The Metropolitan Police Commissioner has warned that public sector strikes could hinder crime-fighting by causing an “overflow” of work for officers.
Sir Mark Rowley said police are already being sucked into helping with health and social care and he fears this could be “exacerbated” if other public services strike, the Telegraph reports.
Only 22 per cent of calls to the Met Police relate to crime and more than half of officers’ time on shifts involves keeping an eye on people with mental health issues in hospital A&E departments or in custody, Sir Mark told the Telegraph. He told the paper he intends to withdraw officers from some of these duties.
Sir Mark went on to warn that the police could become overstretched if other agencies they work with choose to strike.
“If agencies we work closely with strike, it’s hard to imagine that more work won’t potentially overflow in our direction unless we’re very robust about it,” he told the Telegraph.
He said public sector strikes would “hurt officers all the more” because they “are not allowed to strike, feel they are not fairly rewarded and they’re the ones who will stay around 24/7”.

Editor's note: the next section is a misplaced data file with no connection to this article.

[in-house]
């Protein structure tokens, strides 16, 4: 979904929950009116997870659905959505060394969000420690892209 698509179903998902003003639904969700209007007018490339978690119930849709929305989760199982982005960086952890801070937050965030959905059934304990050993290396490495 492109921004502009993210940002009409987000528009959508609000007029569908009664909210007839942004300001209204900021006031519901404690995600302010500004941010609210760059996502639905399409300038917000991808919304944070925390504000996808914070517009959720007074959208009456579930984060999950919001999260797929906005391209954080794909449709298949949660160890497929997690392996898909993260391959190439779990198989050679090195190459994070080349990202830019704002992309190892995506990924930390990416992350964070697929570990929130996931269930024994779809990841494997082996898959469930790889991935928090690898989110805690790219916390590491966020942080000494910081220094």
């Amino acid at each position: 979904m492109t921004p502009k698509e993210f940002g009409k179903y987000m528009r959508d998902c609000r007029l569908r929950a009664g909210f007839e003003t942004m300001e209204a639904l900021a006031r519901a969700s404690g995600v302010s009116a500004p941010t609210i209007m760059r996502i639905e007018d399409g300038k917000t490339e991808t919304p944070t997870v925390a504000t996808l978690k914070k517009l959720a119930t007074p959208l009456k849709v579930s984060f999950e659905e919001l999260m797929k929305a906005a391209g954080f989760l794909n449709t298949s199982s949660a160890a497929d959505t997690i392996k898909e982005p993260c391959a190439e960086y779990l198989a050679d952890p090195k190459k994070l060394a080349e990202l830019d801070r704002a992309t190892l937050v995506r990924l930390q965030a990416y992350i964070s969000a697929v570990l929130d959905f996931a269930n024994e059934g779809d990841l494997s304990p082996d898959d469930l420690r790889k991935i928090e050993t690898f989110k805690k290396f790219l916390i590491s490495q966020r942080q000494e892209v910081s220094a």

The Royal College of Nursing (RCN) announced on Wednesday that its members in the majority of NHS employers across the UK have backed industrial action.
Other health worker unions including Unison and the GMB will announce the results of strike ballots before the end of the month among staff including ambulance drivers and paramedics, hospital porters and cleaners.
The Public and Commercial Services union (PCS) has said over 100,000 civil servants have voted to strike in a dispute over pay, pensions and jobs.
The PCS said the legal threshold for industrial action had been reached in 126 separate areas, covering workers including driving test examiners, border force officials and Jobcentre staff.
Sir Mark also urged the Government to “invest urgently in our fragile foundations”, saying the Met Police requires a 27% funding boost “just to stand still” in comparison with a decade ago.
He welcomed the Government paying for more police officers but said this had been partly funded by paying officers less in real terms and “hollowing out” the Met Police’s support services.
The Home Office has been approached for comment.
In a press release at the end of October, the Home Office stated: “Total police funding has increased by up to £1.1 billion this year, providing up to £16.9 billion for the policing system.
“In addition every police officer received a £1.9k uplift to their salary this year which equalled up to a 8.8% increase for those on the lower salary bands.”